The perfect game (10:07 p.m.)
Published 9:41 pm Tuesday, February 24, 2009
John Hildreth spends his nights talking about strikes, spares and gutter balls.
The 22-year-old manager at Oak Mountain Lanes in Pelham said his job is mainly making sure customers are happy.
Hildreth changed career paths three years ago when a family friend called and told him about a position at the bowling alley. He had previously been a delivery driver.
Hildreth was hesitant at first because he wasn’t much of a bowler at the time.
“I bowled when I was a kid, but I wasn’t a bowler when I started working here,” Hildreth said. “We are not forced to bowl, but if you do, you are able to help people who are having trouble.”
So Hildreth started spending his time off work at the alley bowling. Since he started bowling, Hildreth said his game has improved — he bowled a 245 in his best game and also has a split under his belt – enough for him to play in leagues.
Though there is plenty of work for Hildreth to do making customers happy, most of his stressful work comes behind the glossy lanes.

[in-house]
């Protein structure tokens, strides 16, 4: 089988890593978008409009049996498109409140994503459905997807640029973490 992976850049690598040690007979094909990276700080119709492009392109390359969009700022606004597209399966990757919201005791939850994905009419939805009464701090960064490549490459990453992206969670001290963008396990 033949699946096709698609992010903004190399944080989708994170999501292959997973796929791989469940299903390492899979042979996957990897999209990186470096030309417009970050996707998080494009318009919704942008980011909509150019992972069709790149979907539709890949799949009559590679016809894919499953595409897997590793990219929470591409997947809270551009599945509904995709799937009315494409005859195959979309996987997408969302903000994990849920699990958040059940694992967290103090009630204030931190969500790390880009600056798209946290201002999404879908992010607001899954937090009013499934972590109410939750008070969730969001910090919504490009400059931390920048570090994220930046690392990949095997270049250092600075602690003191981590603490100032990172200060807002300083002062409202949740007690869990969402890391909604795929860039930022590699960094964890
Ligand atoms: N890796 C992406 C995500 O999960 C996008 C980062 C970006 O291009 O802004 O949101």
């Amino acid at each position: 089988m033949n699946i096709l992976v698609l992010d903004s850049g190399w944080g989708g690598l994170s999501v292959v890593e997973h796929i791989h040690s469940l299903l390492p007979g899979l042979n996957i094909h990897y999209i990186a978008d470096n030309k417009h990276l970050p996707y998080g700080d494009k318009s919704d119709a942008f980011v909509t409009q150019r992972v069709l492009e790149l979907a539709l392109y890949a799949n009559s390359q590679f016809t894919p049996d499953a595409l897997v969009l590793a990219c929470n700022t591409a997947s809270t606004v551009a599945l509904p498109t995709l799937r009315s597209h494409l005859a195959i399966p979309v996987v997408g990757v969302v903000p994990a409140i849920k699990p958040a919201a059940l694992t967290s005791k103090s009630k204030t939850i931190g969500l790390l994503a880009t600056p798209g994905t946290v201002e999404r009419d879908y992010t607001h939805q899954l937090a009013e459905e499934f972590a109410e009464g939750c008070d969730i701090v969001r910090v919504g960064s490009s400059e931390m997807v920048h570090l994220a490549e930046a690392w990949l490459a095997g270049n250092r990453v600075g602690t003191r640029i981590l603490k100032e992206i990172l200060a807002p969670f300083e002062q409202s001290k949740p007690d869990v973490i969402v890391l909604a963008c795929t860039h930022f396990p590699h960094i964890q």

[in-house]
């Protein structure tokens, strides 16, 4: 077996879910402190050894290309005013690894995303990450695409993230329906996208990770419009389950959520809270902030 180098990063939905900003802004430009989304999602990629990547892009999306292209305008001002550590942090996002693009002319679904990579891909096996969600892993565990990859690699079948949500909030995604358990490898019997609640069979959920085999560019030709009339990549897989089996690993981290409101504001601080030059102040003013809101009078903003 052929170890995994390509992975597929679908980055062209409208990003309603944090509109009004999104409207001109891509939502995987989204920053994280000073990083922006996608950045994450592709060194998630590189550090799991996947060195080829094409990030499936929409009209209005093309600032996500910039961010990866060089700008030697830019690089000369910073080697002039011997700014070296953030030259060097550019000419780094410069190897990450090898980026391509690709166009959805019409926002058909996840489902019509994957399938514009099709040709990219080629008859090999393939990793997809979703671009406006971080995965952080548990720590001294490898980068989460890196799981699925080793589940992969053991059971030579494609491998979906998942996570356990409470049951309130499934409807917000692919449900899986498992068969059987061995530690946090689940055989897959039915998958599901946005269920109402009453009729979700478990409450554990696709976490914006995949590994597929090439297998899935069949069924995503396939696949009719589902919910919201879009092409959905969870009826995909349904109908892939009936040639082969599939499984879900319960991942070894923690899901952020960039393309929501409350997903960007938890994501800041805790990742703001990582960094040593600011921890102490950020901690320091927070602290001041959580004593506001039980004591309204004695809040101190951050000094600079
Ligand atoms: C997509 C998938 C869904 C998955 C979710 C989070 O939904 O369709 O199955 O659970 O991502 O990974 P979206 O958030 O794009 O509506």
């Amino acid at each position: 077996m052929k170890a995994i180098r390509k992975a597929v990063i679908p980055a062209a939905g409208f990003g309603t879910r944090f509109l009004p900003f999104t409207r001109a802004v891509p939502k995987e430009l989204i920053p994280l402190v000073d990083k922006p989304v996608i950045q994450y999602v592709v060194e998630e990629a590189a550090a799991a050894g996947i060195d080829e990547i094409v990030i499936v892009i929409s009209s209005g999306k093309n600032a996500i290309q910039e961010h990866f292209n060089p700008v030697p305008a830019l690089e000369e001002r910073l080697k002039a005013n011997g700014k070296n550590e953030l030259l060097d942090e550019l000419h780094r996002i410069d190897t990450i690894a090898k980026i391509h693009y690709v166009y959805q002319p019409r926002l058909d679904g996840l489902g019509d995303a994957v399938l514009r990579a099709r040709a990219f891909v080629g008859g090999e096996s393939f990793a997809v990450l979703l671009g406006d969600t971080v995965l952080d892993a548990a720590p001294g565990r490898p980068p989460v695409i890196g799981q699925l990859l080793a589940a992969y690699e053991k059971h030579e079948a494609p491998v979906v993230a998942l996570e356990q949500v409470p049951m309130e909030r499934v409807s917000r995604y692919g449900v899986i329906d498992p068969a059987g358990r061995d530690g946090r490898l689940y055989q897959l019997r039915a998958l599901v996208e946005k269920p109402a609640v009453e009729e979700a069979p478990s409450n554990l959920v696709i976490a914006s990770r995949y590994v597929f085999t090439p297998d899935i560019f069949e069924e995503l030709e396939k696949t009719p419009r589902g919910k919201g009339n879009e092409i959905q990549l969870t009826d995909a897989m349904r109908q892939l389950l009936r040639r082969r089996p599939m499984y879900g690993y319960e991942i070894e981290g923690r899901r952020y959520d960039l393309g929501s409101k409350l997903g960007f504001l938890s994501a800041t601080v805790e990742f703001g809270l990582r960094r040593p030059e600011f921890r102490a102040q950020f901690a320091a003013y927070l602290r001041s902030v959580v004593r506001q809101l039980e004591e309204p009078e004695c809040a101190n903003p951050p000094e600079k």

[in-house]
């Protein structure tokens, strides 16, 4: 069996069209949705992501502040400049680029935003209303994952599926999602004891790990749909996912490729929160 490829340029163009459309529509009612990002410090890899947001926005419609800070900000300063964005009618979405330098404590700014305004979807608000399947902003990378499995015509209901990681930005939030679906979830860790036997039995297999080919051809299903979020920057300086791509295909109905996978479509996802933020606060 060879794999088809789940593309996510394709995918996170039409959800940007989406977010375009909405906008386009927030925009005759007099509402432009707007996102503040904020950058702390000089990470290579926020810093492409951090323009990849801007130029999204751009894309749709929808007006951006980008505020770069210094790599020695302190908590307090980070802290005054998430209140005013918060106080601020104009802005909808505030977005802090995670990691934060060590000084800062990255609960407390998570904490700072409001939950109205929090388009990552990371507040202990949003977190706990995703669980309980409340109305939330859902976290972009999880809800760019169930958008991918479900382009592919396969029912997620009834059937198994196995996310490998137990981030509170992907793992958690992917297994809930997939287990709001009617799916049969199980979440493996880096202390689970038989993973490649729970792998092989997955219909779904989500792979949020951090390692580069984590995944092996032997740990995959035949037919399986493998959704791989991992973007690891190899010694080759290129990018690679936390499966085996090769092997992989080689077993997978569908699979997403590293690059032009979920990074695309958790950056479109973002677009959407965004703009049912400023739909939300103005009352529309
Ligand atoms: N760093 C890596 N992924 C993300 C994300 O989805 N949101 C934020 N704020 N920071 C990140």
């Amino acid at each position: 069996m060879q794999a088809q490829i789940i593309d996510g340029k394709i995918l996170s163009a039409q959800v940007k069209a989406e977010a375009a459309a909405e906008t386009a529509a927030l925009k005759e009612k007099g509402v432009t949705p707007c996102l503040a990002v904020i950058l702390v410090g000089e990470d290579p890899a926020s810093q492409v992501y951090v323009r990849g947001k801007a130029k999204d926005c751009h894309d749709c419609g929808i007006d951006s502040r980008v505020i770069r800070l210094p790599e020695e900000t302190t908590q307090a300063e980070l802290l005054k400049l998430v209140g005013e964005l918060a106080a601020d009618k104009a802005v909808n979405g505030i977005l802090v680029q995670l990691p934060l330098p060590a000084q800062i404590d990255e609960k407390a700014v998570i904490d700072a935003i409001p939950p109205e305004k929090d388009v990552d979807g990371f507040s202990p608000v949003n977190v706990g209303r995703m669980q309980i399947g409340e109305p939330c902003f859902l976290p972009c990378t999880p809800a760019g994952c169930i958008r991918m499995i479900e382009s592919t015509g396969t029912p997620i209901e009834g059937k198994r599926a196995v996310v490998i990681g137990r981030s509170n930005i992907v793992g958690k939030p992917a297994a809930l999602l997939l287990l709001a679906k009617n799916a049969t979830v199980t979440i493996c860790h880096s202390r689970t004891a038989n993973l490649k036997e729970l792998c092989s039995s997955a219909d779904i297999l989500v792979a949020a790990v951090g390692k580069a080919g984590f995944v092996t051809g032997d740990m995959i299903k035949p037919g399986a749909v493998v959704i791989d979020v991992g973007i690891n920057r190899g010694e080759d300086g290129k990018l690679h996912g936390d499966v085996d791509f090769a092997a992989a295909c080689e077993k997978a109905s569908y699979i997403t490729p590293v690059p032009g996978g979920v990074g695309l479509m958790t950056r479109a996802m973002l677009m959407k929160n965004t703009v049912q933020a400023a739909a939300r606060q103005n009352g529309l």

“The machines are a lot bigger and intricate than people think. They have hundreds of moving parts,” Hildreth said. “It can get stressful, especially when it’s a full house.”
As 30-pound bowling balls slammed into pins, Hildreth points out a machine that was broken earlier in the night.
“We try not to work on them while people are bowling,” Hildreth said.
Hildreth said when all 32 lanes are full with bowlers he sometimes has to work on the broken machines as people continue to play.
Though stressful at times, Hildreth said there are also some funny moments on the job.
“(The funny parts) are all the people that goof around and bowl,” Hildreth said. “Also, if they cross that line people don’t realize it is slick, and they fall.”